Korean Business Law
Show Less

Korean Business Law

Edited by Hwa-Jin Kim

The approach of the book is two-fold. On the one hand the book offers valuable insight into the fundamental principles of Korean business law, and landmark cases in the field. On the other hand there is extensive analysis of more recent developments and of current issues raised by recent court cases. The book combines coverage of Korean corporate law and Korean financial law and includes detailed examination of corporate law issues such as director liability, minority shareholder protection, and the dynamic practice area of mergers and acquisitions, and of financial law topics, including private equity, structured finance and foreign financial institutions.
Buy Book in Print
Show Summary Details
You do not have access to this content

Chapter 5: Piercing of the Corporate Veil in Korea: case commentary

Joseph Cho and Eun Young Shin


1 Joseph Cho and Eun Young Shin INTRODUCTION I. Today’s corporations set up subsidiaries for a variety of reasons including optimal corporate governance and diversification of business. In the context of a parent-subsidiary relationship, there may be situations where, from a legal standpoint, each constituent company exists as a separate entity, whereas, from an economic viewpoint, the subsidiary in effect operates under uniform control of the parent. In situations involving such a corporate group, treating the parent company and its subsidiary as distinct legal entities may result in an outcome that, depending on the facts involved, defies the principle of justice and equity. The utility of piercing the corporate veil2 has been debated in Korea in an ongoing bid to redress such possible inequity. Arguably, while the concept of veil piercing3 is not confined to the realm of parent company-subsidiaries, cases involving a single economic unit would, in general, be more prone to veil piercing than others. In fact, the doctrine of veil piercing is likely to foment more issues and controversies in the parent-subsidiary context than any other. In the case at hand,4 the plaintiff put forward the allegation that the defendant’s denial of liability behind the façade of a subsidiary controlled by it amounted to an abuse of corporate personality in contravention of 1 This is an updated version of a piece that was originally published in Journal of Korean Law, Vol. 9, No. 1 in December, 2009. 2 See Black’s Law Dictionary 1168 (7th ed....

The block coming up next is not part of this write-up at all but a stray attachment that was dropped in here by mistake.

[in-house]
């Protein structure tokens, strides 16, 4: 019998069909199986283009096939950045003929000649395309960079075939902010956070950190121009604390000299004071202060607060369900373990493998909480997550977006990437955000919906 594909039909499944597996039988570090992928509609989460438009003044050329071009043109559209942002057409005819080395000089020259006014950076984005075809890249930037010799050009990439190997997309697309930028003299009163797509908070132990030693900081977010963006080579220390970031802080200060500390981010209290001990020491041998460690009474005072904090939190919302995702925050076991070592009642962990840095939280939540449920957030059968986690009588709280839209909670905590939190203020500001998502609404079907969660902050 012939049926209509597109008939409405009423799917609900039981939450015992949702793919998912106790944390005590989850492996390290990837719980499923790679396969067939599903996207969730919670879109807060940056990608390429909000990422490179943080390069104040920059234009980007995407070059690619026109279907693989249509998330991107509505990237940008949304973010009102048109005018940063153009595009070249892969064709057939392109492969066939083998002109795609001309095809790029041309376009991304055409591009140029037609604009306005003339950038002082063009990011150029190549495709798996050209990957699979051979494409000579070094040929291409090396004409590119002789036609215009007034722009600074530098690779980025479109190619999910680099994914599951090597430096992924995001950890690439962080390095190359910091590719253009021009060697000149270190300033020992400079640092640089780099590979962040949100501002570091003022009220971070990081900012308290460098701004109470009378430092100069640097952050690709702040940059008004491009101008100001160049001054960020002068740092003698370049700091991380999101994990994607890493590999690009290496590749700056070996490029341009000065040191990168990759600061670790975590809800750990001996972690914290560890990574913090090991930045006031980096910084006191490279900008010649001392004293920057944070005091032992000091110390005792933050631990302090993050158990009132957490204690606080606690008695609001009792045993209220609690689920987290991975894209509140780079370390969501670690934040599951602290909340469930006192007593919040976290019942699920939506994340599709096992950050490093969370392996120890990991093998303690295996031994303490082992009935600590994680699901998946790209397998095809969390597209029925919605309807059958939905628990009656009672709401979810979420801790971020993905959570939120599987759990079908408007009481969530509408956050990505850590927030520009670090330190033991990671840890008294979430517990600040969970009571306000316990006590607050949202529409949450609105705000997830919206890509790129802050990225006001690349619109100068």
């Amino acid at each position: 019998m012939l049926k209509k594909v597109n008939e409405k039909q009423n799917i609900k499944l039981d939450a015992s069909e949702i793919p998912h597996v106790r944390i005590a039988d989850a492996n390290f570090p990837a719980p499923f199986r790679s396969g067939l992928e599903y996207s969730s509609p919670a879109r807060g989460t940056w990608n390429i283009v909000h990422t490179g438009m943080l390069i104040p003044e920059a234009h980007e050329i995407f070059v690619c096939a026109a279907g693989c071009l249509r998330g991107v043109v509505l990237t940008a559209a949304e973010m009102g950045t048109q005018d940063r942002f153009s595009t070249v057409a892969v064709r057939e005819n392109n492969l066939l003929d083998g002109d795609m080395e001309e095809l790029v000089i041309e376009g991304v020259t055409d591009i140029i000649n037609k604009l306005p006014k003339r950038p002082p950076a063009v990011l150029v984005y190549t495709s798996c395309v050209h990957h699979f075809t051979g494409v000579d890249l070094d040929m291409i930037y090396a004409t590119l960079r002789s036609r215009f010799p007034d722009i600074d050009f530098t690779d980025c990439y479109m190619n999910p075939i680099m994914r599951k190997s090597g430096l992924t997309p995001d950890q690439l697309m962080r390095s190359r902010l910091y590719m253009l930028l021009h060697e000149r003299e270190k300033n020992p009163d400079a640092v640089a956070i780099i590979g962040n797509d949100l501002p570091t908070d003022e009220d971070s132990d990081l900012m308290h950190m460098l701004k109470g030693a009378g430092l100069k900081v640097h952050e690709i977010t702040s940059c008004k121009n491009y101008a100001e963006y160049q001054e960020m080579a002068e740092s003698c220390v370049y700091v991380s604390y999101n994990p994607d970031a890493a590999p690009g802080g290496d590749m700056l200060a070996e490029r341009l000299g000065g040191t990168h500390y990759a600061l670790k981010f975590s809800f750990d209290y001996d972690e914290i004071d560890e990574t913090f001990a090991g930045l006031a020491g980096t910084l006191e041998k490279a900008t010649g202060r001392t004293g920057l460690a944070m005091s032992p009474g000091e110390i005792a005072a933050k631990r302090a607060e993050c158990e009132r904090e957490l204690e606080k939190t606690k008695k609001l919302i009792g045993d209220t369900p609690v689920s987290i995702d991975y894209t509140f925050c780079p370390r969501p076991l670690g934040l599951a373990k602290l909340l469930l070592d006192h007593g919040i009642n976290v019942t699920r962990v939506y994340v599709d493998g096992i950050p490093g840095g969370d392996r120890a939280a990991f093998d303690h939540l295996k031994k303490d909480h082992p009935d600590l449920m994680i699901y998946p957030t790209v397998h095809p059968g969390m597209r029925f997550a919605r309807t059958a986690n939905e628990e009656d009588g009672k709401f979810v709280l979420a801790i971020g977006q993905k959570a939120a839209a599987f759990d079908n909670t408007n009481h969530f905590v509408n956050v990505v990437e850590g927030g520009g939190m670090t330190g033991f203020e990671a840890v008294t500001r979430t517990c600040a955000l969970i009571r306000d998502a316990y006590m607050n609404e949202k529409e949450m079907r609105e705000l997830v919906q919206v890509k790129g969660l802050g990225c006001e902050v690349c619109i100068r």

You are not authenticated to view the full text of this chapter or article.

Elgaronline requires a subscription or purchase to access the full text of books or journals. Please login through your library system or with your personal username and password on the homepage.

Non-subscribers can freely search the site, view abstracts/ extracts and download selected front matter and introductory chapters for personal use.

Your library may not have purchased all subject areas. If you are authenticated and think you should have access to this title, please contact your librarian.

Further information

or login to access all content.